Cyprus Do

Cyprus, officially known as the Republic of Cyprus, is an island country located in the Eastern Mediterranean Sea. It is located to the south of Turkey, west of Syria and Lebanon, northwest of Israel, and north of Egypt. Cyprus is the third-largest and third-most populous island in the Mediterranean, covering an area of approximately 9,251 square kilometers (3,572 square miles).



Cyprus enjoys a Mediterranean climate with long, hot summers and mild winters. The island receives abundant sunshine year-round, with temperatures averaging around 30°C (86°F) in the summer and 15°C (59°F) in the winter. Rainfall is relatively low, particularly in the summer months, making Cyprus a popular destination for sun-seekers.


Cyprus is home to a diverse range of flora and fauna, including various species of birds, reptiles, and mammals. The island’s rich biodiversity includes endemic species such as the Cyprus mouflon, a type of wild sheep, and the Cyprus warbler, a small bird found exclusively on the island.

Longest Rivers

Cyprus is not known for its rivers, as it has no permanent rivers due to its small size and relatively dry climate. However, during the rainy season, temporary streams and watercourses known as wadis can be found in some parts of the island.

Highest Mountains

The Troodos Mountains, located in the central part of Cyprus, are the island’s highest mountain range. Mount Olympus, also known as Chionistra, is the tallest peak, standing at 1,952 meters (6,404 feet) above sea level. The Troodos Mountains are known for their scenic beauty, dense forests, and picturesque villages.



Cyprus has a rich and diverse history that dates back to prehistoric times. The island was first settled by Neolithic farmers around 10,000 BC, and evidence of their civilization can be found at sites such as Choirokoitia, a UNESCO World Heritage Site. Cyprus later became a center of trade and civilization, with influences from ancient Greece, Egypt, and the Near East.

Ancient Civilizations

In antiquity, Cyprus was inhabited by various civilizations, including the Mycenaeans, Phoenicians, Assyrians, and Persians. The island was later conquered by Alexander the Great in 333 BC and subsequently became part of the Hellenistic world under the rule of the Ptolemaic Kingdom of Egypt.

Roman and Byzantine Period

Cyprus was annexed by the Roman Republic in 58 BC and later became a prominent Roman province known for its production of copper. During the Byzantine period, the island became a center of Christianity, with the conversion of its inhabitants to the faith. Byzantine churches and monasteries dot the landscape, showcasing the island’s religious heritage.

Medieval and Ottoman Rule

In the Middle Ages, Cyprus came under the rule of various powers, including the Crusader Kingdom of Jerusalem, the Lusignan dynasty, and the Venetian Republic. In 1571, the island was conquered by the Ottoman Empire, marking the beginning of over three centuries of Ottoman rule.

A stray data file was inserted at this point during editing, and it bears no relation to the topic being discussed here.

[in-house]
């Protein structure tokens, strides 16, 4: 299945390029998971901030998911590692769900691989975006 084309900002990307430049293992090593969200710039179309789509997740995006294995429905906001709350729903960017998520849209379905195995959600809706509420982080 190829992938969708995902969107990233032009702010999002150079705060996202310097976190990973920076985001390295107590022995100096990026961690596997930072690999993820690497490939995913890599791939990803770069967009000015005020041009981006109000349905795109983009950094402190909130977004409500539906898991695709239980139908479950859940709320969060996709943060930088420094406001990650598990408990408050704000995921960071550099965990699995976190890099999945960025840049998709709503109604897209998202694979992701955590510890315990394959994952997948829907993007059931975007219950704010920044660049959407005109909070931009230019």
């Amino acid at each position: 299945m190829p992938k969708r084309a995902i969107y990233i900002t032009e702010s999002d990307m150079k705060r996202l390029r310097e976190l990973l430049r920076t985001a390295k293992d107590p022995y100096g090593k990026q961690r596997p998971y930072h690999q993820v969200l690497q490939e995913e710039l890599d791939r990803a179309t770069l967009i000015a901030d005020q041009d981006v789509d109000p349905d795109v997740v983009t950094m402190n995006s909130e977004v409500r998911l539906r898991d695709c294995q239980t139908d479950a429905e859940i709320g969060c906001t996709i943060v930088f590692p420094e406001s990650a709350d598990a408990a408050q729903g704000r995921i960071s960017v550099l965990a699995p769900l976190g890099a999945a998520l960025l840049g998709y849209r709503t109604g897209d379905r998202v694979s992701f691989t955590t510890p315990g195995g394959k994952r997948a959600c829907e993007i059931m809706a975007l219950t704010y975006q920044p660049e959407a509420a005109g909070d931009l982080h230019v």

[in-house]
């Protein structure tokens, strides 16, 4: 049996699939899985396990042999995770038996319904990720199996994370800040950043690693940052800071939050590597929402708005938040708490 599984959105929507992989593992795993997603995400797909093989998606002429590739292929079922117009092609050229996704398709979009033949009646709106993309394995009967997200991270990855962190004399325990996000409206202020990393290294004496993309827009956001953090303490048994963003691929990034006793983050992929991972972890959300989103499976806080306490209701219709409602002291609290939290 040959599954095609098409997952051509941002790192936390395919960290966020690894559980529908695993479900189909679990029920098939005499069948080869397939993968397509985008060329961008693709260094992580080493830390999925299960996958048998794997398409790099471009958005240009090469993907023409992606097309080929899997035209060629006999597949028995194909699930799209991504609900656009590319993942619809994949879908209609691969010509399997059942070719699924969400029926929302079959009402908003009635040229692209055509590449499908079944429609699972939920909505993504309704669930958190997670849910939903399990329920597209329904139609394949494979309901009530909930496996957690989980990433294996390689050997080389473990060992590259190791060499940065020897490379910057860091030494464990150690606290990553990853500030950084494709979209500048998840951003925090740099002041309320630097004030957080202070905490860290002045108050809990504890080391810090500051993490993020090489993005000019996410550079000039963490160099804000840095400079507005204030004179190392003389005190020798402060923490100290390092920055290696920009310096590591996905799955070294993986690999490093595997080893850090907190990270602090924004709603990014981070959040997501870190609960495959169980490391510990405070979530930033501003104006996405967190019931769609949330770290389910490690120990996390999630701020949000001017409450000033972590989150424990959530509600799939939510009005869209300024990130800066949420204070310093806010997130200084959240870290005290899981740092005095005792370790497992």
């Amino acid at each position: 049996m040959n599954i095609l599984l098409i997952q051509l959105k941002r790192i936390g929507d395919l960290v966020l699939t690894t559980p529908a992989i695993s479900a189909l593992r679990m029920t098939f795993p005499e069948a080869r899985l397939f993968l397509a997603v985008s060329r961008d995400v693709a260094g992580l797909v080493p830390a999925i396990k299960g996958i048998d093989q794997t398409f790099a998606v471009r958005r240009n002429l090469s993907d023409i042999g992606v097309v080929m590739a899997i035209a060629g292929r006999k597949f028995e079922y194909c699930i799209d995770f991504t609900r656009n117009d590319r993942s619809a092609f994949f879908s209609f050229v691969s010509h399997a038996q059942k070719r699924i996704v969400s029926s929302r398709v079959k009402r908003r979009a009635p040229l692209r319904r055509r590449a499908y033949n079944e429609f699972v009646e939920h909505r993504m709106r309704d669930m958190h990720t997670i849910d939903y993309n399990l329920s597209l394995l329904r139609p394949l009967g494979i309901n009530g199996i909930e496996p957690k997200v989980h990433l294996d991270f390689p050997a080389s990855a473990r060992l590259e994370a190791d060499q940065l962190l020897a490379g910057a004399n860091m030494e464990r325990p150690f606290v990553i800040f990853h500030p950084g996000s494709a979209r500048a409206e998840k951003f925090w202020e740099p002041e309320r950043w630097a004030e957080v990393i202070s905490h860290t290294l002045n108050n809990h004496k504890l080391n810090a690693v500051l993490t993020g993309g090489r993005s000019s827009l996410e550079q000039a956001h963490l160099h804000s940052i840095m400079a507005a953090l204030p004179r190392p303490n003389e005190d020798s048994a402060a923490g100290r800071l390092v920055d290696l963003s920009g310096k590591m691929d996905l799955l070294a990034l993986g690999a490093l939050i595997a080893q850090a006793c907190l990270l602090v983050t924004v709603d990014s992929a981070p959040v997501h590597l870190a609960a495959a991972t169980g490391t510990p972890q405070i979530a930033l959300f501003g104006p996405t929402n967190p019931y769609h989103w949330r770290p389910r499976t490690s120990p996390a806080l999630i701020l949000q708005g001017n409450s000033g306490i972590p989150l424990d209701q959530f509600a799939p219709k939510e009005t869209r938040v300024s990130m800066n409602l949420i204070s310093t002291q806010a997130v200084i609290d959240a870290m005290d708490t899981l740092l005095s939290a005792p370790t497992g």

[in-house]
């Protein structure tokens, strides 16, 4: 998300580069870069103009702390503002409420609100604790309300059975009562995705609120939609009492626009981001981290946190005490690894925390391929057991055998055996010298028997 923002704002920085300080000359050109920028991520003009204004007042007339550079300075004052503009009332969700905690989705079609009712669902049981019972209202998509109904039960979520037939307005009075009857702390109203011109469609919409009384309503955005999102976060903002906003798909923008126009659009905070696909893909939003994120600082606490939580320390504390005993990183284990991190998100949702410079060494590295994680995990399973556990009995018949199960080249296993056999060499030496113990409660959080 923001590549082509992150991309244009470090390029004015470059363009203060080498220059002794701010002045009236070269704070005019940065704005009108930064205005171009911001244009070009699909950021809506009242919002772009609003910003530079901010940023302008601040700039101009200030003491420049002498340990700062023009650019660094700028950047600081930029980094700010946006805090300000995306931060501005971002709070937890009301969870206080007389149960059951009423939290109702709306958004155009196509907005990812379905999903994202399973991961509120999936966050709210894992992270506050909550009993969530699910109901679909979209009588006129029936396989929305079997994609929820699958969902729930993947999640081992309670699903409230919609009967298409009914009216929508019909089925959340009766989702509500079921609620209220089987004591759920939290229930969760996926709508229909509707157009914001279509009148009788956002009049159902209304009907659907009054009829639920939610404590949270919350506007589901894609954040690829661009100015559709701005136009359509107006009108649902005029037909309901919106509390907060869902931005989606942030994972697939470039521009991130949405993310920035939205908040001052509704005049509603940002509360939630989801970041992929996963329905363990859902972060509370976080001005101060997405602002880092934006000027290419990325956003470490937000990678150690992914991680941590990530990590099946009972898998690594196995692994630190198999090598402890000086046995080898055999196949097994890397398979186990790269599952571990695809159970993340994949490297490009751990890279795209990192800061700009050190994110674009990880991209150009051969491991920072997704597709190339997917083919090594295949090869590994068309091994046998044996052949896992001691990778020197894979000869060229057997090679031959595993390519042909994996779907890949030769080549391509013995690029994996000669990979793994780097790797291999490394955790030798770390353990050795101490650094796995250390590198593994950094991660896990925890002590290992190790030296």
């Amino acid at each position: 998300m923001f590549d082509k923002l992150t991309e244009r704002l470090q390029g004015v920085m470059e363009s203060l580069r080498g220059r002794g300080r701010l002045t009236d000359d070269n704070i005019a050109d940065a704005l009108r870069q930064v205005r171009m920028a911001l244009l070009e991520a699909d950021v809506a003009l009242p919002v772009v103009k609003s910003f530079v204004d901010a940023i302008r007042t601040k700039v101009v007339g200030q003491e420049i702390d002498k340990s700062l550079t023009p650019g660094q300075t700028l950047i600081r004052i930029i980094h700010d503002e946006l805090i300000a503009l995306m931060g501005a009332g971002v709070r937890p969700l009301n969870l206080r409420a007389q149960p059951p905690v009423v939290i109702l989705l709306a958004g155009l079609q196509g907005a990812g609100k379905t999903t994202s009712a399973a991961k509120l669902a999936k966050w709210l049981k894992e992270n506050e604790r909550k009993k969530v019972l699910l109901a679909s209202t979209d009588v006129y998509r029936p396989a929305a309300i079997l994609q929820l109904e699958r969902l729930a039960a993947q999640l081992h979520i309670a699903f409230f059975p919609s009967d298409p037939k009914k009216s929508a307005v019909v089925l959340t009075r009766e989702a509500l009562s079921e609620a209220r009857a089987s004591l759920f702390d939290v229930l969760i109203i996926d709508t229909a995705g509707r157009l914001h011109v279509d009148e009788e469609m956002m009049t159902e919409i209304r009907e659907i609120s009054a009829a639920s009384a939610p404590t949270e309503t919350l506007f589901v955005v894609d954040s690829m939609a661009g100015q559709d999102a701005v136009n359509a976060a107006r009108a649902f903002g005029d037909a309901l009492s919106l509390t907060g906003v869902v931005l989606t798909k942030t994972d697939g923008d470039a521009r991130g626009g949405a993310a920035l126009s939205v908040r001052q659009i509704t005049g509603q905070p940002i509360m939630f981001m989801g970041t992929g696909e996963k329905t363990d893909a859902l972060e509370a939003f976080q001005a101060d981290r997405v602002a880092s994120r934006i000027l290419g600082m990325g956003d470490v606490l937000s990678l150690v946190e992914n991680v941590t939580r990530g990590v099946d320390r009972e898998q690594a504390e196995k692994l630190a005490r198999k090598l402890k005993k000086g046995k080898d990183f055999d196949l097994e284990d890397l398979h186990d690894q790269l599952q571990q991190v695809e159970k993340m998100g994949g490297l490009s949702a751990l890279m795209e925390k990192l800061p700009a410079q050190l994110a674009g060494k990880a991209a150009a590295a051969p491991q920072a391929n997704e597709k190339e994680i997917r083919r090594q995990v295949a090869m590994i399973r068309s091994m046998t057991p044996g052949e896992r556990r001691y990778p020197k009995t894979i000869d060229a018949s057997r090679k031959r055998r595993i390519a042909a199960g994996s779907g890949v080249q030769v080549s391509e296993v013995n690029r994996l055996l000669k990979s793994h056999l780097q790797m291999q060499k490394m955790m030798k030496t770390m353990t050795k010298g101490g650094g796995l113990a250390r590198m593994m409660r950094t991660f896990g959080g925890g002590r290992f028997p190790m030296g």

British Colonial Period

Cyprus became a British colony in 1878, following the signing of the Cyprus Convention. Under British rule, the island experienced significant economic and social development, including the construction of modern infrastructure such as railways and roads.

Independence and Division

Cyprus gained independence from British rule in 1960, becoming the Republic of Cyprus. However, tensions between the Greek Cypriot and Turkish Cypriot communities soon erupted into violence, leading to the division of the island in 1974. The northern part of Cyprus remains under the control of the self-declared Turkish Republic of Northern Cyprus, recognized only by Turkey.


Cyprus has a population of approximately 1.2 million people, with the majority residing in the southern part of the island, which is controlled by the Republic of Cyprus. The population is ethnically diverse, with Greek Cypriots comprising the largest ethnic group, followed by Turkish Cypriots, British expatriates, and other minority communities.

Administrative Divisions

Cyprus is divided into six administrative districts, each governed by a District Officer appointed by the Ministry of Interior. These districts are further subdivided into municipalities and communities.

  1. Nicosia District
  2. Limassol District
  3. Larnaca District
  4. Paphos District
  5. Famagusta District
  6. Kyrenia District

10 Largest Cities by Population

  1. Nicosia
  2. Limassol
  3. Larnaca
  4. Paphos
  5. Famagusta
  6. Kyrenia
  7. Protaras
  8. Paralimni
  9. Morphou
  10. Aradippou

Education Systems

Education in Cyprus is compulsory for children between the ages of 5 and 15 and is provided free of charge in public schools. The country has a well-developed education system, with both public and private schools offering primary, secondary, and tertiary education. The University of Cyprus and the Cyprus University of Technology are among the top institutions of higher education in the country.


Cyprus has several airports, with Larnaca International Airport and Paphos International Airport being the main gateways to the island. The country also has a network of highways and secondary roads that connect major cities and towns. The ports of Limassol and Larnaca are the largest and busiest ports in Cyprus, serving as important hubs for maritime trade.

Country Facts

  • Population: 1.2 million
  • Capital: Nicosia
  • Official Language: Greek, Turkish
  • Religion: Christianity (Greek Orthodox and Islam)
  • Race: Greek Cypriots, Turkish Cypriots, British expatriates, and others
  • Currency: Euro (EUR)
  • ISO Country Codes: ISO 3166-2: CY
  • International Calling Code: +357
  • Top-Level Domain: .cy